FOR the founders of Aussie Queens - a fan club dedicated to rock band Queen - the upcoming Australian tour has been a long time coming.
The rock group will tour Australia in August with Adam Lambert stepping into Freddie Mercury's lead singer shoes.
It is the first time since 1988 the band has toured Australia.
There was hope for a tour in 2005 when Paul Rodgers was singing with the band but Queen didn't make it as far as Down Under when the tour fell apart in South America.
President of Aussie Queens Nicole Pule-Leech and vice-president David Leech were devastated to miss out on seeing their favourite band again.
Indeed for David, trying to enjoy a Queen live show in Australia has always been a challenge.
"I missed the last time Freddie came out in 1985," he said.
"I had just started a new job and had only been there a week so I couldn't get the time off.
"I hadn't got my first pay check either, so it was really annoying."
David did manage to see Brian May in 1988 but without Mercury.
"When he didn't come out again and he died, I have been beside myself for 20 or 30 years," he said.
"I missed that one chance of seeing him but, still, the fact they're coming out again is just brilliant."
The respect for Freddie talents is clear for David with his favourite Queen work far from Bohemian Rhapsody and the many other huge hits the band released.
"For me my favourite (Queen album) would be Innuendo and the complexities of it," he said.
"All of Freddie’s later work, when you listen to him and see a person who knows he is dying but will keep giving everything he’s got until he dead. Which is what he did.
"Those last songs bring so much emotion. For a person who was almost dead (recording) the last album, he still has that voice, still has that brilliance."
The answer is much more straightforward for Nicole.
"Bijou. I walked down aisle to that song so it's really special to me," she said.
"The other is Under Pressure because I love John (Deacon's) base line."
After Queen cancelled its 2005 tour of Australia, Nicole and David formed Aussie Queens and petitioned the band to perform in Australia.
It was a chance for David and Nicole to prove how valued the band was by fans Down Under.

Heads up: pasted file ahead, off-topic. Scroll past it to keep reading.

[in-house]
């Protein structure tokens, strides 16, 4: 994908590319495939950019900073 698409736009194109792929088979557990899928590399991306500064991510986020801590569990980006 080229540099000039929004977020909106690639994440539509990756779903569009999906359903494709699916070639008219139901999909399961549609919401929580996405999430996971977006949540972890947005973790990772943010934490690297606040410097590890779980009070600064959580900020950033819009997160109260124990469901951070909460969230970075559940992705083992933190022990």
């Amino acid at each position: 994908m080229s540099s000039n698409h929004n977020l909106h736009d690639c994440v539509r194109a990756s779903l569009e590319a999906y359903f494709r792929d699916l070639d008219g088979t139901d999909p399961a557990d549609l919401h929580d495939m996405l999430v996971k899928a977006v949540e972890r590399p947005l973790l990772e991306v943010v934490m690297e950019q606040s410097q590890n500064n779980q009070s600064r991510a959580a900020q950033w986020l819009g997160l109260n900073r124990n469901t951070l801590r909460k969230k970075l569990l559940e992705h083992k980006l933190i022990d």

"I said if we really want them, we're going to have to prove to them that we want them and that they’ll sell out," Nicole said.
Rumours of the band preferring to not tour Australia after a 1974 tour when band members were booed are exaggerated, says Nicole.
Queen played at the Sunbury Pop Festival in 1974 alongside Daddy Cool and the Skyhooks.
The band was booed but finished its set with Freddie Mercury proclaiming "When we come back to Australia, we will be the biggest band in the world." Mercury was proven right in 1976 when the band returned to promote A Night At The Opera.
"The rumours of Queen hating (Australia) because of the summer of 1974 was all blown up," Nicole said.
"We knew it was just logistics and as we got further into (tempting Queen to return), we knew we had to go further.
"So we organised petitions and the Addy gave us our first article ("A quest for Queen").
"Our strategy was to use the media to get a voice and from that article we were able to roll on."
Whether Aussie Queens' determined hard work influenced the band's decision to tour Australia is unclear but Nicole and David feel like their hard work has paid off.
"People can say we had nothing to do with it but they know that’s bollocks because if we didn’t push, they wouldn’t have come," Nicole said.
"We haven’t had any input into this particular tour but we planted the seed back in 2005 and have been watering it since. All that needed to happen was for Queen to say yes.
"They have reformed now and I believe they have picked Australia because there’s been several attempts to get here already. It really sideswiped us, I just hope we can get a ticket."
American singer Adam Lambert has already proved capable of performing as well as Mercury with positive reviews from Queen's North American tour.
"Adam's a good singer and did a very good Queen show toward the end (of his American Idol season) when Brian (May) and Roger (Taylor) visited," David said.
"Adam was absolutely brilliant at singing Queen (but) Freddie is, for me, Queen. There's always going to be that sadness that I never got to see him. I would have loved to have seen him."
But what do David and Nicole say to fans suggesting the reformed Queen won't be worth the ticket price?
"If you’re going there expecting to see Queen like it was, you’ll be disappointed," David said.
"If you go there to see Queen as a memory, a hero, a part of life, then I think you will be absolutely delighted."
If you go there to see Queen as a memory... then I think you will be absolutely delighted.
David said despite Brian May and Roger Taylor being the only original Queen members that will tour Australia, the recognisable sound will still be on show.
"The absolute greatness may have gone but they’re still great. It's still worth going just to see the remaining members and hear the music again," David said.
"You might think it’s not going to be right but you get in there and get in there and get involved and the songs come, the memories come and it becomes a part of your soul and reaches out to you.
"It feels like Freddie is reaching out to you.
"Their last tour they had Freddie appear on screen singing with the band. It was just magic. It sent chills up your spine."
For more information on Aussie Queens, visit their website at www.aussiequeens.com